Financial pathways: The lowdown on reverse mortgages (column)
I enjoy your column in the Summit Daily and have a question for you. My husband and I are 72 and live in Summit County. Our home is worth approximately $750,000 and we owe $130,000. We are having difficulty living on social security and a meager retirement income. Would a reverse mortgage be a good idea for us if we want to try and stay in our home? — Suzanne
I usually only recommend a reverse mortgage as a last resort after several considerations. So here are some questions for you to assess the situation and explore potential options:
1. What is the interest rate on your mortgage and when will it be paid off?
2. How long have you lived full-time in your home?
3. Can this home accommodate you and your husband for the rest of your lives, taking into consideration the following:
a) Is it a one-story home or the master bedroom and all essential rooms on the first floor;
b) Can you both continue to live in the mountains for the rest of your lives — no problems or anticipated problems with breathing at this altitude or hardships with cold winters (these are common issues as people get older);
c) How hard is it to care for your existing home (i.e. large house, too many levels, long driveway to shovel, too much land); and
d) Is it convenient to a grocery store, etc. or is it in a remote or somewhat remote area out of town.
4. Do you have children or loved ones close by? If not, has there been any discussion about moving closer to them? Do they want you to be closer?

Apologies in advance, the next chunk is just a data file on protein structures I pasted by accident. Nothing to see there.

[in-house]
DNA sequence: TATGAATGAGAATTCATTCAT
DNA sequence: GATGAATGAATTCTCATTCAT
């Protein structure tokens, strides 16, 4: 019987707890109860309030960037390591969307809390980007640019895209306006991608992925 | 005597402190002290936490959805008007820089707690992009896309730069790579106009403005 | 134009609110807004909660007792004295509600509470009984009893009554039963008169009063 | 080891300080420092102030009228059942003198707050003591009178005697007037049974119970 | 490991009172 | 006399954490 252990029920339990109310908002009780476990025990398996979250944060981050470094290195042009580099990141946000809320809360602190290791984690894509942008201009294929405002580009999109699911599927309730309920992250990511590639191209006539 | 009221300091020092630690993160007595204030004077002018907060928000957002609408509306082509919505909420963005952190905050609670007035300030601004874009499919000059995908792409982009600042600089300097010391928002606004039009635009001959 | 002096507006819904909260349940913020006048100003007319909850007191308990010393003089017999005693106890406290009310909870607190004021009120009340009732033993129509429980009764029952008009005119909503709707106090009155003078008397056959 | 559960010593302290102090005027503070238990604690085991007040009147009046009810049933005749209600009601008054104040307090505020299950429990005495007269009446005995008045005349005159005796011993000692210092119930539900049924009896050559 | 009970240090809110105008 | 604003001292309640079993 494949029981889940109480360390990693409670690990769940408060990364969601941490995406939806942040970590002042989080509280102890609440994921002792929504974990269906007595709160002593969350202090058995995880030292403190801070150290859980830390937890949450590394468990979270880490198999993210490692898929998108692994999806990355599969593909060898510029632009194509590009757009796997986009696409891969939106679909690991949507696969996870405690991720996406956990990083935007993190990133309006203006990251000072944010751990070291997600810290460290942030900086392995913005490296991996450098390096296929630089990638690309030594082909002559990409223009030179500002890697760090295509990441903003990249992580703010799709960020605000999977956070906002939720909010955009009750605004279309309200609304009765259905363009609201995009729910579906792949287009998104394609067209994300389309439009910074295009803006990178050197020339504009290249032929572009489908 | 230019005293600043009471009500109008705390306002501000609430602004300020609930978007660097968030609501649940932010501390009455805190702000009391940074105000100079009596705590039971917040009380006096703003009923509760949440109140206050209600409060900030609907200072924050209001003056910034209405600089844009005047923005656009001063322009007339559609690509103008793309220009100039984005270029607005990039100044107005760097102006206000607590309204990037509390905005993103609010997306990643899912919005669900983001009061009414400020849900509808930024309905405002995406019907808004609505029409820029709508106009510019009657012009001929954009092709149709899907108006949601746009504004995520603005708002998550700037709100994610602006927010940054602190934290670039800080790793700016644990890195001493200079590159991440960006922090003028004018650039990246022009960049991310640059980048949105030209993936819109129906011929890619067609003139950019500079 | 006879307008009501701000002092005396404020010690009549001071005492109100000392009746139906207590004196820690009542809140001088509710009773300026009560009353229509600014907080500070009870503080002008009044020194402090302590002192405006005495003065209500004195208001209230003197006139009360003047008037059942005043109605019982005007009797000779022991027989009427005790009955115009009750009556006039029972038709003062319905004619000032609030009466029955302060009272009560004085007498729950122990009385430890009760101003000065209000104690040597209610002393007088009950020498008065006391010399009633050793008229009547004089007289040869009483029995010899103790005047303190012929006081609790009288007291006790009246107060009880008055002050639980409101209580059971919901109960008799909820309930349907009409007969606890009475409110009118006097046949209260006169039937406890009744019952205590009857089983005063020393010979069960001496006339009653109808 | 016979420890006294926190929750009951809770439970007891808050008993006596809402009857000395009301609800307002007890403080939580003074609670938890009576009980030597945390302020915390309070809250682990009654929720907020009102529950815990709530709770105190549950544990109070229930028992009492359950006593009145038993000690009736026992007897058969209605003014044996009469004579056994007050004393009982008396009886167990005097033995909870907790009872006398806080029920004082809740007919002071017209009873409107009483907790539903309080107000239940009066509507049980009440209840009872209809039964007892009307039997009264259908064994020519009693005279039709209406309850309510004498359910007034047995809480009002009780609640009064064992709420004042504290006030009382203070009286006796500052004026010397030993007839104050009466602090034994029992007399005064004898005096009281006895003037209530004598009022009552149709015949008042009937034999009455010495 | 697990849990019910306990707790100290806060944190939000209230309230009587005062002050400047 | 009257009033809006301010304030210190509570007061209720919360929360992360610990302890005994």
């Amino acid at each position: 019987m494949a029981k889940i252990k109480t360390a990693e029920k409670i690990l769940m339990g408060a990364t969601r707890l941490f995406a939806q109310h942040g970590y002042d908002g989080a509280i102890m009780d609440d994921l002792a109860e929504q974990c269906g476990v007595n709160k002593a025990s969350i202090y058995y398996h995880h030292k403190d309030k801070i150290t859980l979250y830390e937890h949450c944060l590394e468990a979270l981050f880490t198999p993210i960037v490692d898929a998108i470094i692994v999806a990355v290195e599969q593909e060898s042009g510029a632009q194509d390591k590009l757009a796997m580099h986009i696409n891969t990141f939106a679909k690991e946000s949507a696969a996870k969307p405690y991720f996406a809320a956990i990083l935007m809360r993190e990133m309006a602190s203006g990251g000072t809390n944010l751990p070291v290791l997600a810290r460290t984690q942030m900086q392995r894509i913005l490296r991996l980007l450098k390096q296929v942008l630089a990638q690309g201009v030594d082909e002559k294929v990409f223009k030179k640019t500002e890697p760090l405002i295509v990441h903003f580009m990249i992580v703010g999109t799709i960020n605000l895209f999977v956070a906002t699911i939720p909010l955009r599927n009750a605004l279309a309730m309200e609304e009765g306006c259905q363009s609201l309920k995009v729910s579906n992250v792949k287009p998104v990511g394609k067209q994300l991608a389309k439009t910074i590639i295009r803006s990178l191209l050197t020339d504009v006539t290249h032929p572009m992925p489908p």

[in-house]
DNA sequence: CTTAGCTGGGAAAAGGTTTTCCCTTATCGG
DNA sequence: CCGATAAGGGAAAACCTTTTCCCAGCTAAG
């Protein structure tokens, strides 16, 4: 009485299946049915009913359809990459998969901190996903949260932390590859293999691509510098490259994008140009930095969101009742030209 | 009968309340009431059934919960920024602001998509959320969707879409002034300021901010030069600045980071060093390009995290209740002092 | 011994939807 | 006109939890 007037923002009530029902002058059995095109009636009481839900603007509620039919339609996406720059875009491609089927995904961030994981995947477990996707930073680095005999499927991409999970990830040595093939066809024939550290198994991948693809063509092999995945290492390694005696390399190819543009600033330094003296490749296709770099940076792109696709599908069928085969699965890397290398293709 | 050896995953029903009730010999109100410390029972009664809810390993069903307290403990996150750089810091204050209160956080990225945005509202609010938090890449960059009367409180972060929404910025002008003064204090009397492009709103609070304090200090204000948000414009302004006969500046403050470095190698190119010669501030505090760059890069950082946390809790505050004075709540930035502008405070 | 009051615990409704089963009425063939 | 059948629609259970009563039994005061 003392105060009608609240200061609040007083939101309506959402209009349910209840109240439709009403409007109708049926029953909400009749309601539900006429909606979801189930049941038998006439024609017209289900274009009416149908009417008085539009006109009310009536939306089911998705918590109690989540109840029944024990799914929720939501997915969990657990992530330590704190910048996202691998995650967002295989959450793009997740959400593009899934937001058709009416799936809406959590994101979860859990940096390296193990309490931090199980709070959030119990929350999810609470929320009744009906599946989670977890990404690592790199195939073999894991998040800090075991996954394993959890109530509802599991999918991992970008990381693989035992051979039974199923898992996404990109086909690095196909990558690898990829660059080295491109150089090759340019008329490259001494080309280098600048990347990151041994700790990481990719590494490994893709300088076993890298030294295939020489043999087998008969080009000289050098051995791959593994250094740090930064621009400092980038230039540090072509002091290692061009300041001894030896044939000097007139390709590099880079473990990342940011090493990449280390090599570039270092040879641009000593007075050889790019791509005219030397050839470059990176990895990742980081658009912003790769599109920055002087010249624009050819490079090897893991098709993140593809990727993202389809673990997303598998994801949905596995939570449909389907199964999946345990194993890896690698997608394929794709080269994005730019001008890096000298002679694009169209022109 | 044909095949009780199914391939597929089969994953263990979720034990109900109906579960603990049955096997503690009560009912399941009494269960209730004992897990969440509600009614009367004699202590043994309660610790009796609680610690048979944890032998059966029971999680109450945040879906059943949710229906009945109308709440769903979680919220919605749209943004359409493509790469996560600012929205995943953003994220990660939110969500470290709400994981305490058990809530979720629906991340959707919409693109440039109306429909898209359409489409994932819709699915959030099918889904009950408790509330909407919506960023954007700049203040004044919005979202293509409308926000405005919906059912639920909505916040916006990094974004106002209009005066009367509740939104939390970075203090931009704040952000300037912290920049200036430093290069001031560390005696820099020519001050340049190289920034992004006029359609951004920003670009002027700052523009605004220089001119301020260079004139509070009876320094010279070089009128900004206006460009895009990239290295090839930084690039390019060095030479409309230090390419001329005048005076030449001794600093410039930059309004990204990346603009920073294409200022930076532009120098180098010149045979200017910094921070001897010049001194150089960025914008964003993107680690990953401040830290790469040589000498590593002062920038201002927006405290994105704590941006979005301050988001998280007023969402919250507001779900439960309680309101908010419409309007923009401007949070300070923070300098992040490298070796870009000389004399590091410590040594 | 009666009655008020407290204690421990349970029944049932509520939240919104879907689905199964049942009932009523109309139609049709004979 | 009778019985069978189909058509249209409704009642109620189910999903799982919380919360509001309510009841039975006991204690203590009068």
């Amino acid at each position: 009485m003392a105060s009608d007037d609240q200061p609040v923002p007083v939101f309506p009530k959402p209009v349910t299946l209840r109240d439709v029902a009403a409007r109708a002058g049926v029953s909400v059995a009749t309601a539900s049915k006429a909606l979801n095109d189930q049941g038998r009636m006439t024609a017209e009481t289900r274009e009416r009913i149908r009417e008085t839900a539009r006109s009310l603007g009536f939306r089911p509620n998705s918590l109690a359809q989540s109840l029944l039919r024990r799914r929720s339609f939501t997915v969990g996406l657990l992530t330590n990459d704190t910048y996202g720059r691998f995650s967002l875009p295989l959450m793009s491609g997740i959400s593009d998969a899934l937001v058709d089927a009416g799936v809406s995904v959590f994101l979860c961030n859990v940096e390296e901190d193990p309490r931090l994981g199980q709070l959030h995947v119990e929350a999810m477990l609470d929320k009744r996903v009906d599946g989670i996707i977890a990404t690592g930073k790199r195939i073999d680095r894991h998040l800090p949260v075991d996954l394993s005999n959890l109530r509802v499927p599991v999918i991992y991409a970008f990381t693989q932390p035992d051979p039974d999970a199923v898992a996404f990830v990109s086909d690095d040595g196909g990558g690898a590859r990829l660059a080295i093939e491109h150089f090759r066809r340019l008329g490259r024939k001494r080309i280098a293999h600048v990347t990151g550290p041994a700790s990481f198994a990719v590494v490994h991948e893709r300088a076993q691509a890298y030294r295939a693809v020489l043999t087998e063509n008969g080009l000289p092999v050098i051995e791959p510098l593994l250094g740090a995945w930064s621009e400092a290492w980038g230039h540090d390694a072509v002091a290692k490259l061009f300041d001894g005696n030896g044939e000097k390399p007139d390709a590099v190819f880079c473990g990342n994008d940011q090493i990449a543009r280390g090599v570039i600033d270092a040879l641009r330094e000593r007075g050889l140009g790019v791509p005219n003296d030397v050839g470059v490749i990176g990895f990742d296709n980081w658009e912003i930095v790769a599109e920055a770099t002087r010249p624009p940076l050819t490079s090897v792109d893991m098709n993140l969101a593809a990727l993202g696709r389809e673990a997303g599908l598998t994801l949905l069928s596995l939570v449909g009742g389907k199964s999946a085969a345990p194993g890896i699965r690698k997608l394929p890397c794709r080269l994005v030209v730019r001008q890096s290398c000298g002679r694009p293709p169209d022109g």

5. Just how important is this particular home to you and your husband and why?
These are all questions you and your husband will need to sit down at the kitchen table and answer in a heart-to-heart discussion. If you can honestly agree that your current home is perfect for the rest of your lives, then the reverse mortgage is a possibility. If not, another possibility is to sell your existing home and buy one that better meets your needs long term and you have no mortgage. This would be a less expensive home and the sale, depending on the price of the new home, would allow you to get some of the equity out of the first house, as well as lower your expenses. This would include taxes and insurance. If you have lived in your existing home full time for two of the last five years, there will be no capital gains up to $250,000 each or $500,000 for the two of you. If making this move does not take care of your cash flow and you have really looked at your budget and cut away unnecessary expenses, then a reverse mortgage on the new home may be appropriate, if it meets the criteria of No. 3 above.
What I am trying to convey is the serious consideration that must be given before doing a reverse mortgage. If you plan on living in your home, be it this home or another one, for the rest of your lives and you have no desire to leave the proceeds of the sale of your home to your children or a charity at your passing, it may be the right decision. Do so with your eyes wide open.
Shop around to check the best rates and terms. Also, read all the fine print and do not allow anyone to summarize the “important points” for you. Good luck with your decision.
Nancy Gardner is a certified financial planner. She and her husband Bill and their dog Daisy split their time between Summit County and Montgomery County, Texas.
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